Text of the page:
Friday, April 25, 2014

Thinking about Structures - Skeletons in Nature


One of my goals is to use my last container of Hadar’s Steel XT clay!  I want to start on some of the new clay and am determined to use patience as I deplete my stash of the older clay.  Here goes a new project!

Usually I just thumb through my new book Art Forms in Nature book by Ernst Haeckel but for this project I wanted to get serious and really think about the underlying structure or skeleton forms in nature.  Focusing on a couple of pages that reminded me of what sea creatures might look like under their shells, I sketched some ideas, closed the book and started to create.


Mixing Hadar’s clay is so easy – as long as I creep up on the amount of water and not get it too wet - and it has a reasonable working time.  After mixing the steel XT clay it went into the refrigerator as I made the molds for my creation.

Several months ago, this muffin pan, a treasure from a thrift shop, was sawed in half to fit into my convection oven for polymer clay.  It worked great.  Time to use it again.  I formed a half circle with polymer clay for the lower body of my creature and then fashioned the top part using a spoon for a form.  Then I baked the polymer for the creature’s mold. 

POLYMER MOLD FORM

POLYMER MOLD

The steel clay was rolled 4 cards thick and draped over the molds.  It was fun to use my many oval and circle cutters to create the bone like pattern.  I let the clay dry slightly before lifting out the circles.  Now I have accent shapes for something in the future – tiny circles of varying sizes.  I put those back in the steel XT bottle to help me remember what they are.

INSIDE BEFORE FIRING
OUTSIDE BEFORE FIRING

Once everything was dry, I made sure the head and body were solidly connected.  I thought I had everything connected but after firing one of the added circles came off.  It sintered but was not adequately attached. 

NOTE:  Be sure you attach pieces enough with water and paste.  These metal clays need a solid join.

After sanding the edges and attaching the oval for hanging, I fired the piece in coconut carbon over night.  I opened that kiln the next morning before coffee!  There were a couple of slight cracks but nothing major.  In fact, I thought they added to the overall effect.

DETAIL
 After cleaning it and sanding and grinding and sanding and finishing the body, I was happy! The pearls, moonstones and silver bead dangles (reminding me of things in the sea) were added with the bail and then sprayed it with PYMII.   I absolutely love my skeletal artifact! 

BACK SIDE
FINISHED FRONT
  

Friday, April 25, 2014

Thinking about Structures - Skeletons in Nature


One of my goals is to use my last container of Hadar’s Steel XT clay!  I want to start on some of the new clay and am determined to use patience as I deplete my stash of the older clay.  Here goes a new project!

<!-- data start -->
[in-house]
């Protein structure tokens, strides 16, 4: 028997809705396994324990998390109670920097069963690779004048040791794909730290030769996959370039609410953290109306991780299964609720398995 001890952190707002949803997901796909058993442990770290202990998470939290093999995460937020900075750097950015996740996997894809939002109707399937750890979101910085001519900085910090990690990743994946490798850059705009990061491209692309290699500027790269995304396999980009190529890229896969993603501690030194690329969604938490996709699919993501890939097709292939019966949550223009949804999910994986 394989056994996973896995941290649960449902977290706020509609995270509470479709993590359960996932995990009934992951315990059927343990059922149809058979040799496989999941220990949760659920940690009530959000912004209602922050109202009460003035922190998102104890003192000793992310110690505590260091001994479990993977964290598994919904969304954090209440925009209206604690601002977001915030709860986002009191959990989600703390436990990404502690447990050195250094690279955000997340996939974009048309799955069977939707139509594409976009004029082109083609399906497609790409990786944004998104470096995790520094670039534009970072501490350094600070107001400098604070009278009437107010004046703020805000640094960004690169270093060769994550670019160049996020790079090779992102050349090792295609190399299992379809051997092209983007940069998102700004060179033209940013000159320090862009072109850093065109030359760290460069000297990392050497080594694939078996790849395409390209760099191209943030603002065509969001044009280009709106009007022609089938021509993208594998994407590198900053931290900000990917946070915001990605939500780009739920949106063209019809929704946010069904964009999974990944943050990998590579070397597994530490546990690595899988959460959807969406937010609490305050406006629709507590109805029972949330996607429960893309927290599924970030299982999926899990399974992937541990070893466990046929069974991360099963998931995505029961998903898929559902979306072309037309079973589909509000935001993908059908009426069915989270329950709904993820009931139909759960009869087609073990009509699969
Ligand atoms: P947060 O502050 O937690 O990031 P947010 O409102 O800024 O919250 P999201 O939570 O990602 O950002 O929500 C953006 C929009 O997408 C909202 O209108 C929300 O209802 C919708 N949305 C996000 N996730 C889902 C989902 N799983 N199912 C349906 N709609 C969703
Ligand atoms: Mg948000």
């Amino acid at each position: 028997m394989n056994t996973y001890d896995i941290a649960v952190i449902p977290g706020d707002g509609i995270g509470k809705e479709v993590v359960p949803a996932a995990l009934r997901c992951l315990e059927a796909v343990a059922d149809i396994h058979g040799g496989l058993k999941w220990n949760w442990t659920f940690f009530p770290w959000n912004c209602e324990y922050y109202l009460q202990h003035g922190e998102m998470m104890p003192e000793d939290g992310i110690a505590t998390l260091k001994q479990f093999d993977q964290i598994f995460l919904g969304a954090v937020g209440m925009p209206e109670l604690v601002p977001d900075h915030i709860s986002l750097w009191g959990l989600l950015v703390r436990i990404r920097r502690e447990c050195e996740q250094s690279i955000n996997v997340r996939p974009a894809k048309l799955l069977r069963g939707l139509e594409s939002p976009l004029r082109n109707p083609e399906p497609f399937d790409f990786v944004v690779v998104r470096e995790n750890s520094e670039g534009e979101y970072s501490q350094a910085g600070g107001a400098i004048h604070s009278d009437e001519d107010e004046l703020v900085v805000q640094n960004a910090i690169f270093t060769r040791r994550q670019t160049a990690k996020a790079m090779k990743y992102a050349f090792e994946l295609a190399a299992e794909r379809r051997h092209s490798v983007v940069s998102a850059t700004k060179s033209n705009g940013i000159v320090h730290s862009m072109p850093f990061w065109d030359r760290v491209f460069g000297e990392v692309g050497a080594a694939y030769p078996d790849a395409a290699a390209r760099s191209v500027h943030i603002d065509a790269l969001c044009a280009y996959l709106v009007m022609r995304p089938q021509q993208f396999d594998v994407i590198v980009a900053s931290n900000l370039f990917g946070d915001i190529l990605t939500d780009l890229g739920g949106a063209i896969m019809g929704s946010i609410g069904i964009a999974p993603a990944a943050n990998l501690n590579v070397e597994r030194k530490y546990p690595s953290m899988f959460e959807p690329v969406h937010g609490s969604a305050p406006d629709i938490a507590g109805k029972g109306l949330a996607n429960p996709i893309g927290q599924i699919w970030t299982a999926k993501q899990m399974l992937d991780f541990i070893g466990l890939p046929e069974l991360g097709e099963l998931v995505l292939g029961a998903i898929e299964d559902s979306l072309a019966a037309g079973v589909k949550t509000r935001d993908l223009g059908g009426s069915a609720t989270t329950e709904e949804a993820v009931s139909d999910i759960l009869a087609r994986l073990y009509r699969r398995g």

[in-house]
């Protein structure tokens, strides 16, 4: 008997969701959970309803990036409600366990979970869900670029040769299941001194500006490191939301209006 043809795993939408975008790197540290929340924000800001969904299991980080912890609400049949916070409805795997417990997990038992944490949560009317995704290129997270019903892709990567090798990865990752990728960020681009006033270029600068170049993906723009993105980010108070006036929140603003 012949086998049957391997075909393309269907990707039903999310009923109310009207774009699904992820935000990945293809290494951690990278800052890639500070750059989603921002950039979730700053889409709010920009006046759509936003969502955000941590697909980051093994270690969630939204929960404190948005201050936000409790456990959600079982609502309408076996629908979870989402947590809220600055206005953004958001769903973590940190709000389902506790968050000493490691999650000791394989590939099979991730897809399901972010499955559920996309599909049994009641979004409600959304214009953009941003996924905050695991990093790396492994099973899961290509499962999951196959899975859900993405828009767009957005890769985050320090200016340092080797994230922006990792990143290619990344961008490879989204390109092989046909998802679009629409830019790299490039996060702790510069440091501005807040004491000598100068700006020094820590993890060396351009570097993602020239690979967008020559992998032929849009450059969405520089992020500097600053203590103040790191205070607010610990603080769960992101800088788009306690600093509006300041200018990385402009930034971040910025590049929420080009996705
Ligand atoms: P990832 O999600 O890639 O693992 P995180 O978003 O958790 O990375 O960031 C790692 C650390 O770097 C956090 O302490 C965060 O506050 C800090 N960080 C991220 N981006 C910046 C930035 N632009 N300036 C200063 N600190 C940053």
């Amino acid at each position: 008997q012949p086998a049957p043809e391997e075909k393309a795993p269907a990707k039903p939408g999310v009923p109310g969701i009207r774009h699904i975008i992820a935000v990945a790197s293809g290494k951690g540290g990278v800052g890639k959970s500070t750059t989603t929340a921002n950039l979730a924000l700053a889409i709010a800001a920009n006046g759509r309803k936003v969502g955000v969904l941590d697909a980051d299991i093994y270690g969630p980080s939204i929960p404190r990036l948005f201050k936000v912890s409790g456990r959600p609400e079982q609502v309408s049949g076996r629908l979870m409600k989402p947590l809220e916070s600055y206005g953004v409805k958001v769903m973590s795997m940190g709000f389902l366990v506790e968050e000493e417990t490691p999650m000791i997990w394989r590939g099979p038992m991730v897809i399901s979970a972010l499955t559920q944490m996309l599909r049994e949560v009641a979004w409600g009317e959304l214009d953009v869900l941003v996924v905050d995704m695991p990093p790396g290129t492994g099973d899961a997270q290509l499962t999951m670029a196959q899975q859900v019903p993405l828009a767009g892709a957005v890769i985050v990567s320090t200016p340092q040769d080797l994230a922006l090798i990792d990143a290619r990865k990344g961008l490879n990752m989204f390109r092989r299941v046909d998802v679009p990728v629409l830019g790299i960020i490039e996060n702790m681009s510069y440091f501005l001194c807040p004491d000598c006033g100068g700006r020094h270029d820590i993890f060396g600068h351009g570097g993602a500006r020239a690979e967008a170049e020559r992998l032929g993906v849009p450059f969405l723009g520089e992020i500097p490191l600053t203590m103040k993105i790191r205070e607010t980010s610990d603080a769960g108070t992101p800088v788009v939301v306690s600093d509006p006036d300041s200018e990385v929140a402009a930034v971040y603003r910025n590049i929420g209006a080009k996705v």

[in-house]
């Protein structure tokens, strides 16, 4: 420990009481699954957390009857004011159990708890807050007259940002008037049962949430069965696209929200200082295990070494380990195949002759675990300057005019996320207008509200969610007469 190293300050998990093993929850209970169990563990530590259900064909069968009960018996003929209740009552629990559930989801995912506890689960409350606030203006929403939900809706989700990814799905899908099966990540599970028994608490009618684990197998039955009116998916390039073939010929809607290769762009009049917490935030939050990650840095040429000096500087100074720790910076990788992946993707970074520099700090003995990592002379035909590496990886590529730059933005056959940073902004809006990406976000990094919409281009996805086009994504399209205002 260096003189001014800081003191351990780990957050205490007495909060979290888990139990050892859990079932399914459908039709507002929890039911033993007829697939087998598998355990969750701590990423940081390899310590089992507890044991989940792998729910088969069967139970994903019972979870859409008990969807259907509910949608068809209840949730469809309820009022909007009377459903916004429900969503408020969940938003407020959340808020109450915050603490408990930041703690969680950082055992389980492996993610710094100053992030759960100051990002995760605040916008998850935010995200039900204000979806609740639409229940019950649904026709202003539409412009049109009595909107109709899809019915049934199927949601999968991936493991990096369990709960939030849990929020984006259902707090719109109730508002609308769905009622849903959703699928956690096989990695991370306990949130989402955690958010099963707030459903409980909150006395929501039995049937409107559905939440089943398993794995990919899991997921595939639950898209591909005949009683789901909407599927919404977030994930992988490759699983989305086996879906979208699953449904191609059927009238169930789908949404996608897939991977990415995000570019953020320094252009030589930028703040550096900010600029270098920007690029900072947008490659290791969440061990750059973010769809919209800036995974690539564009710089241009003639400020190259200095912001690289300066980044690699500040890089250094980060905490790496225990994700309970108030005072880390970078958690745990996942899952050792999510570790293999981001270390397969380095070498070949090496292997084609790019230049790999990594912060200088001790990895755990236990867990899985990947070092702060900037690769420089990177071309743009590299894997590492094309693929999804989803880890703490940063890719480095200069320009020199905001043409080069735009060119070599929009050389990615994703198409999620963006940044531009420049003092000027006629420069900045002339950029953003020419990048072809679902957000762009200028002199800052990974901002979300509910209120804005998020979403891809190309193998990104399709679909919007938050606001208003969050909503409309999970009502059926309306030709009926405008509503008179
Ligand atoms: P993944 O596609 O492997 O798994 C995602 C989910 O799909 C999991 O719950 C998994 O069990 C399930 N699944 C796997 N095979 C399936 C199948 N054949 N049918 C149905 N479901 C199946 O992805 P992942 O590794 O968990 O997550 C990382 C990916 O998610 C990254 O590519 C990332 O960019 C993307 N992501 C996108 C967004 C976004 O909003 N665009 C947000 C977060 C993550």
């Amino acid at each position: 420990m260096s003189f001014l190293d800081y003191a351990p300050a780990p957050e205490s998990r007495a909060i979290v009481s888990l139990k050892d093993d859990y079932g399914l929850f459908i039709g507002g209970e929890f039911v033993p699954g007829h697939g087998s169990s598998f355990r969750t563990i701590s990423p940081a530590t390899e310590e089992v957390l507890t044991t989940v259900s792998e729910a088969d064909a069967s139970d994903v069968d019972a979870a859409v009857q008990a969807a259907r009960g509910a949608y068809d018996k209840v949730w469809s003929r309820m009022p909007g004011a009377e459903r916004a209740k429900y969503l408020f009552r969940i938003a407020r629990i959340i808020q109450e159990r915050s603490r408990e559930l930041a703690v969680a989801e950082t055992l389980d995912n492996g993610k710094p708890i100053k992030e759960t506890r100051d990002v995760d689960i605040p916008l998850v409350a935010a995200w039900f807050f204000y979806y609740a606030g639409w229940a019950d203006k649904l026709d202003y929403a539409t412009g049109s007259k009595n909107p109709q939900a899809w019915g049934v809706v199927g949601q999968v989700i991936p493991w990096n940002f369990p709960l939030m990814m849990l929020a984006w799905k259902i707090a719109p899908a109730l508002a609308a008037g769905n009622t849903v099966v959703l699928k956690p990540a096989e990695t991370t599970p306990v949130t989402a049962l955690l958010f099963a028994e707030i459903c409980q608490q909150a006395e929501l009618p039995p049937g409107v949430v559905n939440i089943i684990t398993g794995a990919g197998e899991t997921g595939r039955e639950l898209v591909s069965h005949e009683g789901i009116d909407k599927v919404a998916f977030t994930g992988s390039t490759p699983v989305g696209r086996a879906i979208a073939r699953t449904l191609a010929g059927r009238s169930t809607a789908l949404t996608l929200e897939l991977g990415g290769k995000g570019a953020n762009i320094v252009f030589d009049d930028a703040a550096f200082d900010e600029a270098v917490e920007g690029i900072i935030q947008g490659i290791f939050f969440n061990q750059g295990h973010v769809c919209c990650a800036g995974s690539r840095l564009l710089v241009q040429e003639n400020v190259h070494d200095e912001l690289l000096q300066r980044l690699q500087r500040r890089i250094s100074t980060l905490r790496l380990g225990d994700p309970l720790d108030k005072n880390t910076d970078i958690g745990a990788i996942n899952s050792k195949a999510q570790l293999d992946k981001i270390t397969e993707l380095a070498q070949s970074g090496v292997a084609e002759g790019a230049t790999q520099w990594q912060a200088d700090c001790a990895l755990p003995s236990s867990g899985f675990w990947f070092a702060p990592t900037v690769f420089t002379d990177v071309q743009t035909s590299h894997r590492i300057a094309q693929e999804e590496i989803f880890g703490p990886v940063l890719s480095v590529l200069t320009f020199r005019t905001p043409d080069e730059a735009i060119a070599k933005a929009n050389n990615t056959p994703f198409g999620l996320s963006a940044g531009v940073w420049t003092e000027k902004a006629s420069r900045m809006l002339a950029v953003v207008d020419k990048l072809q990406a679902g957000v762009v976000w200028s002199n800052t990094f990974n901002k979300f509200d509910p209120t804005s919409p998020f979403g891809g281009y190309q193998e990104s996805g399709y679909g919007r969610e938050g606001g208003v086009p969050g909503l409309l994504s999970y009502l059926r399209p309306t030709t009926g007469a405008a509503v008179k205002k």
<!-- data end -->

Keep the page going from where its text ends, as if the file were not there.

Usually I just thumb through my new book Art Forms in Nature book by Ernst Haeckel but for this project I wanted to get serious and really think about the underlying structure or skeleton forms in nature.  Focusing on a couple of pages that reminded me of what sea creatures might look like under their shells, I sketched some ideas, closed the book and started to create.


Mixing Hadar’s clay is so easy – as long as I creep up on the amount of water and not get it too wet - and it has a reasonable working time.  After mixing the steel XT clay it went into the refrigerator as I made the molds for my creation.

Several months ago, this muffin pan, a treasure from a thrift shop, was sawed in half to fit into my convection oven for polymer clay.  It worked great.  Time to use it again.  I formed a half circle with polymer clay for the lower body of my creature and then fashioned the top part using a spoon for a form.  Then I baked the polymer for the creature’s mold. 

POLYMER MOLD FORM

POLYMER MOLD

The steel clay was rolled 4 cards thick and draped over the molds.  It was fun to use my many oval and circle cutters to create the bone like pattern.  I let the clay dry slightly before lifting out the circles.  Now I have accent shapes for something in the future – tiny circles of varying sizes.  I put those back in the steel XT bottle to help me remember what they are.

INSIDE BEFORE FIRING
OUTSIDE BEFORE FIRING

Once everything was dry, I made sure the head and body were solidly connected.  I thought I had everything connected but after firing one of the added circles came off.  It sintered but was not adequately attached. 

NOTE:  Be sure you attach pieces enough with water and paste.  These metal clays need a solid join.

After sanding the edges and attaching the oval for hanging, I fired the piece in coconut carbon over night.  I opened that kiln the next morning before coffee!  There were a couple of slight cracks but nothing major.  In fact, I thought they added to the overall effect.

DETAIL
 After cleaning it and sanding and grinding and sanding and finishing the body, I was happy! The pearls, moonstones and silver bead dangles (reminding me of things in the sea) were added with the bail and then sprayed it with PYMII.   I absolutely love my skeletal artifact! 

BACK SIDE
FINISHED FRONT